Life without electric light: due to occasional power cuts while working in Maputo, this was probably familiar to the translator of the Mozambican edition. Her client, the FAPF, had started operations in 1986. The historical context in which the faculties in Maputo and elsewhere in sub-Saharan Africa emerged have hardly been researched. Apart from South Africa, where art schools were already training architects in the early 20th century, the first schools were only founded in late colonialism (Kumasi and Ibadan, 1952). In most countries, however, schools of architecture were founded after independence (Addis Ababa, 1954; Khartoum, 1957; Dar es Salaam, 1964). It took particularly long in Francophone Africa, where students of architecture necessarily made detours via Paris long after decolonisation (Lomé, 1976). The ideological orientations and institutional environments of these schools could hardly be more different. In Ethiopia, Swedish foreign aid supported the establishment of the school until experts from socialist states took over. In Togo, UNESCO set up a school that was to serve as a locus of education for all of Francophone Africa. And the structural adjustment measures of the 1990s prompted the establishment of numerous private schools across Africa.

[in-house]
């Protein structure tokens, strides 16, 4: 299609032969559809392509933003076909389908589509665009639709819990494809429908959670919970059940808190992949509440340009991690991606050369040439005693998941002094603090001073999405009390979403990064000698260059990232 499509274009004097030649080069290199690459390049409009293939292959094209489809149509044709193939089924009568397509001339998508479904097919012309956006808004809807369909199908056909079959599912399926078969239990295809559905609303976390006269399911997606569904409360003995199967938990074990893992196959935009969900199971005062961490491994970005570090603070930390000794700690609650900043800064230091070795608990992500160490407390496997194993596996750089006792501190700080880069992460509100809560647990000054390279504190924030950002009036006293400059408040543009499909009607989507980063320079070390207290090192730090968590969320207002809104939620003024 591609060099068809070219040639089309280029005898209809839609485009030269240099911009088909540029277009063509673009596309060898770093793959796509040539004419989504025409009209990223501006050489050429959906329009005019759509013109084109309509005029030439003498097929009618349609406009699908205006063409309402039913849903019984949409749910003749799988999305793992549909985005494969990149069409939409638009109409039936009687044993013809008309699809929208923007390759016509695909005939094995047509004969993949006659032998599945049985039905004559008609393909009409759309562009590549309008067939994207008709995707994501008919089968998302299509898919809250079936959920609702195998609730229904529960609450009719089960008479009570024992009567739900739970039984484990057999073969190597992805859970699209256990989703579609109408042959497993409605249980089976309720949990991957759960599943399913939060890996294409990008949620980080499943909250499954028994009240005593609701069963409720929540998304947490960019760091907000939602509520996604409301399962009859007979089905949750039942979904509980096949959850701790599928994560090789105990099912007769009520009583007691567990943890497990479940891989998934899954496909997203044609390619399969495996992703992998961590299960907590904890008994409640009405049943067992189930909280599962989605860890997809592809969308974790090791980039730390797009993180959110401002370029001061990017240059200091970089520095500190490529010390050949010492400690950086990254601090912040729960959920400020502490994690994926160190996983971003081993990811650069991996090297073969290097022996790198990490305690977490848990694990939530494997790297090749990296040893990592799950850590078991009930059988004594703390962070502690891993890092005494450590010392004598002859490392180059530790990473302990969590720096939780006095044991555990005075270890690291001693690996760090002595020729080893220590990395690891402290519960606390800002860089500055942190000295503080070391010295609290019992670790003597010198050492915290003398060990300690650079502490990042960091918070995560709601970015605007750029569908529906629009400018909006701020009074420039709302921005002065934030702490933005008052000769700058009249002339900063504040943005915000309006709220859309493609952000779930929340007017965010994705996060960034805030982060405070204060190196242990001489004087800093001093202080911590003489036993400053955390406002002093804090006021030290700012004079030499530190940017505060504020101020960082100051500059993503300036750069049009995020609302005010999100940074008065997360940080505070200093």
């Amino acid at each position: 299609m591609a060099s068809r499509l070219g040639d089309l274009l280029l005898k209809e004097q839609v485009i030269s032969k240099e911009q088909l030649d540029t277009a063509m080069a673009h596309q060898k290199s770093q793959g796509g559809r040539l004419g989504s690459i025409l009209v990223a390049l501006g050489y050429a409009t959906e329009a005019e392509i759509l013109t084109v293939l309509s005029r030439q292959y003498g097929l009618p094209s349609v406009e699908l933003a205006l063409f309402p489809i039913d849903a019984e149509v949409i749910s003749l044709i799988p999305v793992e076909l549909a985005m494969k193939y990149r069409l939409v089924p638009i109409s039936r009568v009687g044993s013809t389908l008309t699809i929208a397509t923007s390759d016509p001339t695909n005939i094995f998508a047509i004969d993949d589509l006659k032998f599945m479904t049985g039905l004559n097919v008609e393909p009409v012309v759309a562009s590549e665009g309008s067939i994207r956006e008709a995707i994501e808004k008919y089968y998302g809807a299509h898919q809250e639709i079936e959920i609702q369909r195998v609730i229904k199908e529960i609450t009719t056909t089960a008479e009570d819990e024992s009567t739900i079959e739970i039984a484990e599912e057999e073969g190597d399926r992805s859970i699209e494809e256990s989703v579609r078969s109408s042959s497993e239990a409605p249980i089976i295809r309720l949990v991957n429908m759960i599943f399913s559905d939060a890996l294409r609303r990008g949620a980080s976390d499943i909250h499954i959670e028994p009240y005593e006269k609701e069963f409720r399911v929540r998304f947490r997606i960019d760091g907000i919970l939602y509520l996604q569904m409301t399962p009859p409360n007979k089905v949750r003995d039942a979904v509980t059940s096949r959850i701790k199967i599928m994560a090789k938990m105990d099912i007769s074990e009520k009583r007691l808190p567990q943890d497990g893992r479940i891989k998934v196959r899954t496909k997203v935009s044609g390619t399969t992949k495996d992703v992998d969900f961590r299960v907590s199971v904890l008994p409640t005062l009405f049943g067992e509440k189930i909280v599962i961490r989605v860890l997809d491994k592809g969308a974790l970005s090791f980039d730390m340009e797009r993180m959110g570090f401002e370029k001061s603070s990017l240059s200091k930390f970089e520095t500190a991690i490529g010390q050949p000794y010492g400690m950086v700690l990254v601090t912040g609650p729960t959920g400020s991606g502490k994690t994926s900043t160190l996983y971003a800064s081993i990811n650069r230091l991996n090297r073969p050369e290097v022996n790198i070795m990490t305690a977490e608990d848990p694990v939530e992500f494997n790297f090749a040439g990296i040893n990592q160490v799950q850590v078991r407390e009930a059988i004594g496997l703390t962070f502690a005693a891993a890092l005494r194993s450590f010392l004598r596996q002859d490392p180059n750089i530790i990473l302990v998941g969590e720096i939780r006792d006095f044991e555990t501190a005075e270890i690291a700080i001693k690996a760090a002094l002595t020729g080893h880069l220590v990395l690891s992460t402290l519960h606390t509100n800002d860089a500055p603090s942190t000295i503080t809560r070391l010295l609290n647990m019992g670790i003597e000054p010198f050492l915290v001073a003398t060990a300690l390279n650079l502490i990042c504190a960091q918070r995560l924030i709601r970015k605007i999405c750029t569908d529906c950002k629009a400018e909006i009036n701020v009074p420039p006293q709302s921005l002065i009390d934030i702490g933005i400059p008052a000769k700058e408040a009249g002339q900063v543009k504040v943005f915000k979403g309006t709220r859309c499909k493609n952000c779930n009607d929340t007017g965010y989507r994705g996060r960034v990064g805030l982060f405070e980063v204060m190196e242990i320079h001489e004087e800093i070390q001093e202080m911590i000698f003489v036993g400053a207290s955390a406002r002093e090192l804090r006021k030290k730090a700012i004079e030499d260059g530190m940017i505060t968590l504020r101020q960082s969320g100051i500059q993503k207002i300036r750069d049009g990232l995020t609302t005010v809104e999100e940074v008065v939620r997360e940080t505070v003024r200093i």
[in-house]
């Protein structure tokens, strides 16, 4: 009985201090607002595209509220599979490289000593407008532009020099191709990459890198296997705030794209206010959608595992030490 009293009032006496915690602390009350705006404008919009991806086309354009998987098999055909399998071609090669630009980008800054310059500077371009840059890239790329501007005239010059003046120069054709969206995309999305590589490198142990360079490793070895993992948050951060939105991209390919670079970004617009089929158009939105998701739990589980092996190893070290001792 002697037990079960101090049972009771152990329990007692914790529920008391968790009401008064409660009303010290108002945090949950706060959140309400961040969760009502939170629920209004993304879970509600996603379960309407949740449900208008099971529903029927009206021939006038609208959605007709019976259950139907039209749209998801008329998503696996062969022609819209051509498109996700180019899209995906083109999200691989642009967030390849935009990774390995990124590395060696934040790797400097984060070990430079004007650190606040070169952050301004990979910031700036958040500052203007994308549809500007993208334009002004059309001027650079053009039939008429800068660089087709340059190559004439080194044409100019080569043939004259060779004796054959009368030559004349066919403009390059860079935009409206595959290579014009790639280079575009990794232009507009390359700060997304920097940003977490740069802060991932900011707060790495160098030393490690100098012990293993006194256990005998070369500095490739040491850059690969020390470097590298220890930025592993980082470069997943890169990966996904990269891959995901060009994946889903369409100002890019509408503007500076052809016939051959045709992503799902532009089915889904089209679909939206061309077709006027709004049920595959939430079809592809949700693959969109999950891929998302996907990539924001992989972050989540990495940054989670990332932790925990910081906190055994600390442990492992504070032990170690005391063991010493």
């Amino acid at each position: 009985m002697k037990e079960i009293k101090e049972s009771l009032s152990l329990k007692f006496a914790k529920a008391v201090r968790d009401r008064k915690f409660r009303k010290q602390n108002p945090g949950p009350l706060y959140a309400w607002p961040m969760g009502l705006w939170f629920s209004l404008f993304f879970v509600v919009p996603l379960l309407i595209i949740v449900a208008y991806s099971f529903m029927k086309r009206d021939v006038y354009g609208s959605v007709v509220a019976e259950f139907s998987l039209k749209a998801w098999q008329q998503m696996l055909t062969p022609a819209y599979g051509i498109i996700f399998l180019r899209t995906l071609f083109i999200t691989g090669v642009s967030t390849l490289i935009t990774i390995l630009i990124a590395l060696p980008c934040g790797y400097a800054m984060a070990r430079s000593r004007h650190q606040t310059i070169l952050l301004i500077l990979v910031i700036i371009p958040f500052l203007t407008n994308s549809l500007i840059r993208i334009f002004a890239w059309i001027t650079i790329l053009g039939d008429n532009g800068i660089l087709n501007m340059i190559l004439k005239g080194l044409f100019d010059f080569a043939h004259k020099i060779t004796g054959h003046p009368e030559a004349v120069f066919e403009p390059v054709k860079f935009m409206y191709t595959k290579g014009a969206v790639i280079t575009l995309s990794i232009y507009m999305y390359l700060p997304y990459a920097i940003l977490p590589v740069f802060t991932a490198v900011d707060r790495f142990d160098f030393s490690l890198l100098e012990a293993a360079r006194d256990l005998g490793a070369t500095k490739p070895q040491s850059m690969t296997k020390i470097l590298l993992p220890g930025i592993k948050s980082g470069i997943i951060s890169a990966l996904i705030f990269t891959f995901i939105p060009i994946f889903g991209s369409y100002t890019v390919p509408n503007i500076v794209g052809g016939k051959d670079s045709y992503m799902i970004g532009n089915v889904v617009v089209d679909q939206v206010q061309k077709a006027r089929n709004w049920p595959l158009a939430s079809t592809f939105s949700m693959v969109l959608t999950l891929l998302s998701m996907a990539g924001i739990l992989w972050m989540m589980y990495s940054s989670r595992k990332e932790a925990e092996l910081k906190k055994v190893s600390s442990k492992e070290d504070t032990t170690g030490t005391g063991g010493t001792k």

In Mozambique, founding schools was particularly challenging. The fascist government in Portugal refused decolonisation even when the African ‘wind of change’ proclaimed by British Prime Minister Harold Macmillan in 1960 became cyclonic. Until 1975, the country had to fight for liberation from colonial rule — a ‘liberation without decolonisation’, as the Mozambican historian Aquino de Bragança called it. Whereas Great Britain began establishing local architecture schools from the 1950s onwards to prepare its colonies for independence, Lisbon never saw a need for such institutions.